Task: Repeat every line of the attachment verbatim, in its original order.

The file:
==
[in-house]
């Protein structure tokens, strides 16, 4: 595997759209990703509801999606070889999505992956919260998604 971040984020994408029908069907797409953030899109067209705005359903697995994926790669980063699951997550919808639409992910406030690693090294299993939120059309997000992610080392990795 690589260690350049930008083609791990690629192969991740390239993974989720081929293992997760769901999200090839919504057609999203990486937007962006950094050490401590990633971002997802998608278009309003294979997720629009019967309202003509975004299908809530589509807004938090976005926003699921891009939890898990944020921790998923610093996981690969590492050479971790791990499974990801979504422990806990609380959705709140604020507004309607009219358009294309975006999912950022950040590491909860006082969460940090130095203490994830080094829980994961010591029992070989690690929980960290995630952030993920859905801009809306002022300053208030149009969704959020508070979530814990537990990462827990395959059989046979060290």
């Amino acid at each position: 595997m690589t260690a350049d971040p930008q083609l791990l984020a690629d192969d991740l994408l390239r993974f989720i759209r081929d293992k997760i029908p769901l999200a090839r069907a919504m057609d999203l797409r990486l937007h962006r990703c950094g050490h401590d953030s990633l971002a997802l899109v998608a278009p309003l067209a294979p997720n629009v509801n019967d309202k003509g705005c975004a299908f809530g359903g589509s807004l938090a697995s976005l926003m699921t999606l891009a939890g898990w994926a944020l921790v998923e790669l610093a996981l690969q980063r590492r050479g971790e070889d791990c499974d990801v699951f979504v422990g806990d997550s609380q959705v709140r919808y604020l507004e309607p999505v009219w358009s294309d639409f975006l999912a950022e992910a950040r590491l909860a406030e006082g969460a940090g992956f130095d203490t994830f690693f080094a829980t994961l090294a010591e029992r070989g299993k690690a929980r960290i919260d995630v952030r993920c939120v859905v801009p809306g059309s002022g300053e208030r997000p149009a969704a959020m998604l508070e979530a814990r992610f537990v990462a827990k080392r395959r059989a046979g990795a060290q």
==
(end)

[in-house]
């Protein structure tokens, strides 16, 4: 595997759209990703509801999606070889999505992956919260998604 971040984020994408029908069907797409953030899109067209705005359903697995994926790669980063699951997550919808639409992910406030690693090294299993939120059309997000992610080392990795 690589260690350049930008083609791990690629192969991740390239993974989720081929293992997760769901999200090839919504057609999203990486937007962006950094050490401590990633971002997802998608278009309003294979997720629009019967309202003509975004299908809530589509807004938090976005926003699921891009939890898990944020921790998923610093996981690969590492050479971790791990499974990801979504422990806990609380959705709140604020507004309607009219358009294309975006999912950022950040590491909860006082969460940090130095203490994830080094829980994961010591029992070989690690929980960290995630952030993920859905801009809306002022300053208030149009969704959020508070979530814990537990990462827990395959059989046979060290």
């Amino acid at each position: 595997m690589t260690a350049d971040p930008q083609l791990l984020a690629d192969d991740l994408l390239r993974f989720i759209r081929d293992k997760i029908p769901l999200a090839r069907a919504m057609d999203l797409r990486l937007h962006r990703c950094g050490h401590d953030s990633l971002a997802l899109v998608a278009p309003l067209a294979p997720n629009v509801n019967d309202k003509g705005c975004a299908f809530g359903g589509s807004l938090a697995s976005l926003m699921t999606l891009a939890g898990w994926a944020l921790v998923e790669l610093a996981l690969q980063r590492r050479g971790e070889d791990c499974d990801v699951f979504v422990g806990d997550s609380q959705v709140r919808y604020l507004e309607p999505v009219w358009s294309d639409f975006l999912a950022e992910a950040r590491l909860a406030e006082g969460a940090g992956f130095d203490t994830f690693f080094a829980t994961l090294a010591e029992r070989g299993k690690a929980r960290i919260d995630v952030r993920c939120v859905v801009p809306g059309s002022g300053e208030r997000p149009a969704a959020m998604l508070e979530a814990r992610f537990v990462a827990k080392r395959r059989a046979g990795a060290q």